Today’s invention is my submission to an online contest for ‘designers’. I don’t stand a chance in this, because I’m not spending two days rendering the required images, off fees -but the idea, I think, is sound.
The brief was to design an umbrella for people in crowded spaces.
My approach has the following features.
A funnel-shaped parasol/canopy (in the shape of a water vortex). This is inflatable, using the bicycle pump in the handle. This avoids any sudden expansion of eye-poking spokes. It would be translucent, so that crowd members don’t get submerged in total darkness.
The profile of the funnel presents a low-drag shape to the oncoming wind, so that inversion can’t happen and buffeting about is reduced. This structure is further stabilised by being held up on the bicycle pump, as well as a flexible tube (red).
The tube allows the rainwater to avoid dripping all over your neighbours and instead dribbles out onto the ground (directed to miss everyone’s feet).
Wing mirrors have got so clever ie full of electronics that when they fail or are damaged, the cost can easily run to £200.
Today’s invention is a parking sensor built into a wing mirror housing. So what? you may say…
Instead of just making an annoying beeping sound, this detects a potential collision with the mirror itself (either when parked or in tight traffic).
The system would automatically cause the mirror housing to snap back, under the action of a low-tech spring, flush with the car body.
Today’s invention is a simple visor wiper for motorcycle helmets.
There are some unattractive designs inevitably based on conventional car windscreen wipers. Imagine, however, placing a small bristlebot, of the type in the image, on the inside of your visor. This would have embedded in it a piece of ferromagnetic material
The bot is held in place by a rubber-coated magnetic disc on the outside of the visor.
When the bristlebot motor is activated, it will buzz around the inside visor surface, whilst held to that surface by the external magnet. As the bot hits the side of the visor, it changes direction randomly.
The exterior disc thus is moved all over the visor, removing the film of rain from the surface.
Seat backs on airliners are now stuffed full of electronics. This is increasingly to take the minds of passengers off the fact that they are squashed into tiny seats.
When a seat is also being repeatedly kicked by someone sitting behind, or forced into contact with your kneecaps by someone in front, electronics can come to your rescue.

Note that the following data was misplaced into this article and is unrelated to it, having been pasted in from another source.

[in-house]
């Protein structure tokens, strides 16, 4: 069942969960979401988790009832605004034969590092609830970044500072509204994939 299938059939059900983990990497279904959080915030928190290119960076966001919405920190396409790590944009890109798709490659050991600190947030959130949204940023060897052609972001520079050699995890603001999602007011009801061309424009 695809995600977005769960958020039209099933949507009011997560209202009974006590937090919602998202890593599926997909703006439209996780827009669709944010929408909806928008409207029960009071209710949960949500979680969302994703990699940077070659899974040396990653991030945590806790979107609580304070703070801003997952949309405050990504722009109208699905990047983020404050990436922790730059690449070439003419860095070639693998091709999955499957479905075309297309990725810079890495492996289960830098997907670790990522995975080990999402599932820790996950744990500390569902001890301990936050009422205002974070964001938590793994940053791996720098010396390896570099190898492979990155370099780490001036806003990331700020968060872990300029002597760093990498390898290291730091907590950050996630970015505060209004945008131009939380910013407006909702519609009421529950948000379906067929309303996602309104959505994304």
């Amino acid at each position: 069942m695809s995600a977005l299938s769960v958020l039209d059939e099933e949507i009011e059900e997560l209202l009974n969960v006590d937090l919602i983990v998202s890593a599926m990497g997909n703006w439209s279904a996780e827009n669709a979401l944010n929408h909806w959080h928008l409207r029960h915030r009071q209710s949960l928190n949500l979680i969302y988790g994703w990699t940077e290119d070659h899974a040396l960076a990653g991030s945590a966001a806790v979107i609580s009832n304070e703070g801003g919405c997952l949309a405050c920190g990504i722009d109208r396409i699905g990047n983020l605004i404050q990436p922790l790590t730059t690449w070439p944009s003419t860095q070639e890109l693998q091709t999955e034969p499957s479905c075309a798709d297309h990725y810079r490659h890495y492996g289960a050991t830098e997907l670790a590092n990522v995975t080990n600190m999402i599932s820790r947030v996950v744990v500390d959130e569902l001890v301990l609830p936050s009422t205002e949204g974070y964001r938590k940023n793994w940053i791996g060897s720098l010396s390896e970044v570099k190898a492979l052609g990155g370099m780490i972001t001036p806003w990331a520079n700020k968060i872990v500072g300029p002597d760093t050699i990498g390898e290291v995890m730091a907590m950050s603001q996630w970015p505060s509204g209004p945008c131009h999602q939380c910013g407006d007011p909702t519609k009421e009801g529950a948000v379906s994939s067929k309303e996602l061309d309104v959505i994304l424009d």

Rather than having an episode of air rage, if seat backs each had an iPad-like device on board (as they do) then the integral movement sensors could detect repeated impacts and wirelessly communicate this to cabin crew.
This would allow miscreants to be dealt with officially before complaints and acrimony set in. Just the foreknowledge that they might be blacklisted could force people to behave better.
I’m not keen on the idea of patents, let alone our broken system which is only really available to companies, not inventors.
Copyright is another form of intellectual property which works everywhere, lasts a very long time and is free. It is intended to stop somebody making and selling copies of eg somebody else’s poems. As such, copyright is no damn use to inventors…until now.
The image shows part of a poem which I have just written. Imagine a computer generating pages of this stuff using random combinations of characters like A, V, Z, N (although I would take the credit for the writing, of course).
Now imagine that these poems are actually 2-D meshes which, if implemented using steelwork, 3-D print or Meccano would have interesting mechanical properties. These could be automatically analysed using eg FE programs so that useful ‘poems’ could be selected. These might represent eg sections of aircraft fuselage in which some regions were highly rigid (eg XXXX) and others made deliberately elastic (eg NNNNN).
So now I have a way for my structural designs to be protected by copyright. No-one is free to make a copy of my invented frameworks because they are actually poems. There is no chance that anyone can get a patent for this idea, since I just published it.